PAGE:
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Pico do Jaraguá Posted by on Feb 22, 2010 in Biology & Animals, Geography, History, Travel

Yesterday was a gorgeous sunny day in São Paulo.  This hasn’t been the case recently, so my friend and I decided to take advantage of the beautiful day and do something outdoorsy.  We decided on the Pico do Jaraguá, São Paulo’s city’s highest peak, since we’d never been and figured the view would be gorgeous.

Lying at a far western point in one of the largest cities in the world, the 1,135 meter (3,724 feet) peak certainly has nothing less than breathtaking views:




What’s even more fun is the peak’s history!  Apparently it was first “discovered,” in the late 16th century because there were gold mines in the mountain.  This gold was explored and extracted until there wasn’t anymore towards the end of the 19th century.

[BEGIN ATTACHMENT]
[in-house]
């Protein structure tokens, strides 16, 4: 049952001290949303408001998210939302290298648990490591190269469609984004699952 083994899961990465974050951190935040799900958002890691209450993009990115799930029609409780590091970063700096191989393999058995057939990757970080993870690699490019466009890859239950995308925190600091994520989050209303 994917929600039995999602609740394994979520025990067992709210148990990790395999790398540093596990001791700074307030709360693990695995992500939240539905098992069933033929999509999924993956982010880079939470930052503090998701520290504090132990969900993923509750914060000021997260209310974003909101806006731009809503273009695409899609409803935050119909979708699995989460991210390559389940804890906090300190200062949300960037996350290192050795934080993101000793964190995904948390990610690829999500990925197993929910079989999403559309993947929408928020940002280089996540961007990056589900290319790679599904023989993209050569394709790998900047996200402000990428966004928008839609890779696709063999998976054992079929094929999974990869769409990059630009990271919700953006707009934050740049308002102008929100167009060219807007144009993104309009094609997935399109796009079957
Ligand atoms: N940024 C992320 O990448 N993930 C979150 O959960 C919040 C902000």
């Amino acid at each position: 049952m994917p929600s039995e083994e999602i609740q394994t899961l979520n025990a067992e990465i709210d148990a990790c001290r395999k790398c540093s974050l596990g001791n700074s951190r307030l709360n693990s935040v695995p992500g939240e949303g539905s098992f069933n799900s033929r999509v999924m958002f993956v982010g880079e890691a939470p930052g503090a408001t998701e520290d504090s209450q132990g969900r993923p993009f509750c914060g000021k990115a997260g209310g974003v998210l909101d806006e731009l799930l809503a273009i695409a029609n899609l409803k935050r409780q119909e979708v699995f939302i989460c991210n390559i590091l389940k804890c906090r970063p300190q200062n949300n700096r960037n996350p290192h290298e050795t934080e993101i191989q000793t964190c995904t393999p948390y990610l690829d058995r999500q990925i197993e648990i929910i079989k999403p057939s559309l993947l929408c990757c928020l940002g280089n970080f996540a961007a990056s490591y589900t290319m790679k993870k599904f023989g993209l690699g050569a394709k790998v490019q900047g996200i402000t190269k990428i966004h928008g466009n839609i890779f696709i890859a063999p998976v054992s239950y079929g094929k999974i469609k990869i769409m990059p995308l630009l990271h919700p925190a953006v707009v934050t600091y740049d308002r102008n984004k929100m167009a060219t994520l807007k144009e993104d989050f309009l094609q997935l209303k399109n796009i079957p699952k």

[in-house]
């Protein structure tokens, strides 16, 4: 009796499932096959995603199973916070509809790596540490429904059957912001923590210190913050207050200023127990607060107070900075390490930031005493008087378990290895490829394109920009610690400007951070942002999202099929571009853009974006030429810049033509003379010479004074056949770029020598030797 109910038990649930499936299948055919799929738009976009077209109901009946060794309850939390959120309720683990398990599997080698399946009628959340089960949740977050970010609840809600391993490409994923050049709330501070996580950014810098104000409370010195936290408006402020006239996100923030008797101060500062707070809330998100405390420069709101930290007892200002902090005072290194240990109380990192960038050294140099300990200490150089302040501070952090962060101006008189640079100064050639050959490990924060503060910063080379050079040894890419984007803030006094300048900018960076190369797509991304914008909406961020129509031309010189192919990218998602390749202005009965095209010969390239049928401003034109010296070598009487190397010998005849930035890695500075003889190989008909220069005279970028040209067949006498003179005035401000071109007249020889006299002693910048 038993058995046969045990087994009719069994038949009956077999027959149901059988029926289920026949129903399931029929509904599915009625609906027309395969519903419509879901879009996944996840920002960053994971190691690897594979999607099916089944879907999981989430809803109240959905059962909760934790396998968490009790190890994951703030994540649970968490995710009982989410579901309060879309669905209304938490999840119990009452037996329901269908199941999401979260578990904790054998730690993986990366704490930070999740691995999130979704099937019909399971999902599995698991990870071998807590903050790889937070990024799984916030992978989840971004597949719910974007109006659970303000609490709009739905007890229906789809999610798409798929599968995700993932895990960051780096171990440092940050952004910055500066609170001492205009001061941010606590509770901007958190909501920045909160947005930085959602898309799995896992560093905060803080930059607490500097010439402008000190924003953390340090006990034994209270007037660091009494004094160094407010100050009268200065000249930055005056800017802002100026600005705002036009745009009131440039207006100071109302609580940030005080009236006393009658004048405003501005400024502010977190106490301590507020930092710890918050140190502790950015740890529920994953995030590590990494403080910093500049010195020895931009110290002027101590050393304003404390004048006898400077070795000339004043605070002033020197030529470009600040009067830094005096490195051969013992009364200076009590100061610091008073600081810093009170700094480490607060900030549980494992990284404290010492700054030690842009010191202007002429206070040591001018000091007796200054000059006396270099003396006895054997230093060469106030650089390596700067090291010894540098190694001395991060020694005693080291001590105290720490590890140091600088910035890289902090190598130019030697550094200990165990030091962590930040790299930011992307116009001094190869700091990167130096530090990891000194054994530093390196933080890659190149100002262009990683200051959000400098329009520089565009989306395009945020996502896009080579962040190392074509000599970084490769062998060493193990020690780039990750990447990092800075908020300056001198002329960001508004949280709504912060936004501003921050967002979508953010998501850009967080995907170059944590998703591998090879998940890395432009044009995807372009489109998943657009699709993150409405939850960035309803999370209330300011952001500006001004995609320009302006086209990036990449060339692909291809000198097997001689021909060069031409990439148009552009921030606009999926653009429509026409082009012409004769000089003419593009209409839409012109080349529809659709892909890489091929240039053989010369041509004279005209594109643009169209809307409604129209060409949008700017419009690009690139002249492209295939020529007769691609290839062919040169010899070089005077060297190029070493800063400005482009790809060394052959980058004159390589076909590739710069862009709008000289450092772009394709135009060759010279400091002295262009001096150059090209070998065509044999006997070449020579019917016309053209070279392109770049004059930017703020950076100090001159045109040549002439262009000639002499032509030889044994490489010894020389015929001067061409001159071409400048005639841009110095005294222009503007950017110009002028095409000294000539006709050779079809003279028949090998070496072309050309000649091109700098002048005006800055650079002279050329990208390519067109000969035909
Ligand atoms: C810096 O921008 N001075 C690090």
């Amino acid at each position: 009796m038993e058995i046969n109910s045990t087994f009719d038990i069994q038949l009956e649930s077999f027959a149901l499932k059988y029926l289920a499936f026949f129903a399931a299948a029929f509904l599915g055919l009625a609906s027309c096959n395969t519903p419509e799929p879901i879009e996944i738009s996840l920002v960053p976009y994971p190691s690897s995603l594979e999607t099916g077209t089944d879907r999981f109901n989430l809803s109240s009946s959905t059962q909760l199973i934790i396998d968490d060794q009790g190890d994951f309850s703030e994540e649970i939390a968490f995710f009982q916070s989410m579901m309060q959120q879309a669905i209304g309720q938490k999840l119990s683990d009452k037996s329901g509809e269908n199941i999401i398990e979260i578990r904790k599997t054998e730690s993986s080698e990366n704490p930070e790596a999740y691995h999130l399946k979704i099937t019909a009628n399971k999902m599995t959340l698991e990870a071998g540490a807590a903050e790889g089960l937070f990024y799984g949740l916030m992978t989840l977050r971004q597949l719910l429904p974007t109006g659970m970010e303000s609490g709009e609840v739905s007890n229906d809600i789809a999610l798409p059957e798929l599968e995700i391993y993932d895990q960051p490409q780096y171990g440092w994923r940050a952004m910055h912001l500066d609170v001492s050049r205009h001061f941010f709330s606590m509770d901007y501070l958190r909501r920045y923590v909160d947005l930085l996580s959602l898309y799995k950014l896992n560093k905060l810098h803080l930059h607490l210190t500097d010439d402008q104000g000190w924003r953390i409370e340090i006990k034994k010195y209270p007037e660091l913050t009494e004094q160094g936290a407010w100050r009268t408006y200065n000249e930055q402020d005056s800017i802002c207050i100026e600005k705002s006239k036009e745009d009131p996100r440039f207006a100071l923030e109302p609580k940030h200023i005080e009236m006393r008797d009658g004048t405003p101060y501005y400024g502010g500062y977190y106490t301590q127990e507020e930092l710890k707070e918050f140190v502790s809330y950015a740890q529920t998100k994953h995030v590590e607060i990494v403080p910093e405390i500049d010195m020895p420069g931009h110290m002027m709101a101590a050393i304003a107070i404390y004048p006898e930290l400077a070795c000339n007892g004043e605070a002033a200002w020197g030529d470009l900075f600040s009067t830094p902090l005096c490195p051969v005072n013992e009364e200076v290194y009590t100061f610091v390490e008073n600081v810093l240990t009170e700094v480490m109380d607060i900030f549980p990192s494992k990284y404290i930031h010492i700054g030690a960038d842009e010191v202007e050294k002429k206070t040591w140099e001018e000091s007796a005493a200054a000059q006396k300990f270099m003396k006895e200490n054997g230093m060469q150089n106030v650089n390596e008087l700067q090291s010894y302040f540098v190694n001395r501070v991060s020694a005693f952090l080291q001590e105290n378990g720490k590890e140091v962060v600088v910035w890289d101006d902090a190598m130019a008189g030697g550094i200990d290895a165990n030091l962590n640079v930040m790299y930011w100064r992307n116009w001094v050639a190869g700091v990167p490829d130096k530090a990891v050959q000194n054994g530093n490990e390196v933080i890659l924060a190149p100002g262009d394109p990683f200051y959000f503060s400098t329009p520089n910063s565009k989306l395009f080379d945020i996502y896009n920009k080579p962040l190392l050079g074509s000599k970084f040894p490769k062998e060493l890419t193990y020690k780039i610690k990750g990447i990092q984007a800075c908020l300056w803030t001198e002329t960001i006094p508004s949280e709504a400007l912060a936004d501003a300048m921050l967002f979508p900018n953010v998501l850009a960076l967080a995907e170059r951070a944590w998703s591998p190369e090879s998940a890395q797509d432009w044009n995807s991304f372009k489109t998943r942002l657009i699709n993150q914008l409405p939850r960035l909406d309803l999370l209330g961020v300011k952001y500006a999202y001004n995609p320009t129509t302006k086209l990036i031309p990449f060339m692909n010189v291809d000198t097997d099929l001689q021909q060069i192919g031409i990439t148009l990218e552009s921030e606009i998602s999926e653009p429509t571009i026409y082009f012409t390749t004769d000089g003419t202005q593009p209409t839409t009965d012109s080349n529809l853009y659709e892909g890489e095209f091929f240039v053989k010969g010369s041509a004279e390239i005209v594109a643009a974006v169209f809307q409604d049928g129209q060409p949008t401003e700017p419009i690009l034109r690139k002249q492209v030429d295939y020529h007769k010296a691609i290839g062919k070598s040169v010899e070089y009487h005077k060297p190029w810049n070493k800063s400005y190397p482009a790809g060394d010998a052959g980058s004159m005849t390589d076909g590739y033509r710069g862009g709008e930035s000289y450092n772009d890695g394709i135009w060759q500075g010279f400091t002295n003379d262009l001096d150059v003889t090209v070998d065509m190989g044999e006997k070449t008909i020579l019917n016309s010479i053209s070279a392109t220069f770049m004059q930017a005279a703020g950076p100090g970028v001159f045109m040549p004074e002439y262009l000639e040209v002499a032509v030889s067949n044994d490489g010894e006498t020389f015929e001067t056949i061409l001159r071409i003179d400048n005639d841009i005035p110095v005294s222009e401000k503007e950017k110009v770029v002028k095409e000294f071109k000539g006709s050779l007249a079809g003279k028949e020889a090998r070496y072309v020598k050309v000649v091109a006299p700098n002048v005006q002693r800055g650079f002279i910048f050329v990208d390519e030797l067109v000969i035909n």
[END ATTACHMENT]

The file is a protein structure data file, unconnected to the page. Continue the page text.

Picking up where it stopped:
At the peak, there are tons of satellite dishes which belong to media giants such as Globo and Bandeirantes. The mountain today also still has a Guarani indigenous community living there right at the entrance to the park (on the way up to the peak), where the members of the community live off their art and craft work, and begging.

Jaraguá is a Guarani name meaning, por onde a gente passou, or “through where we have been.”

Sources: visit to Jaraguá and Pico do Jaraguá website.

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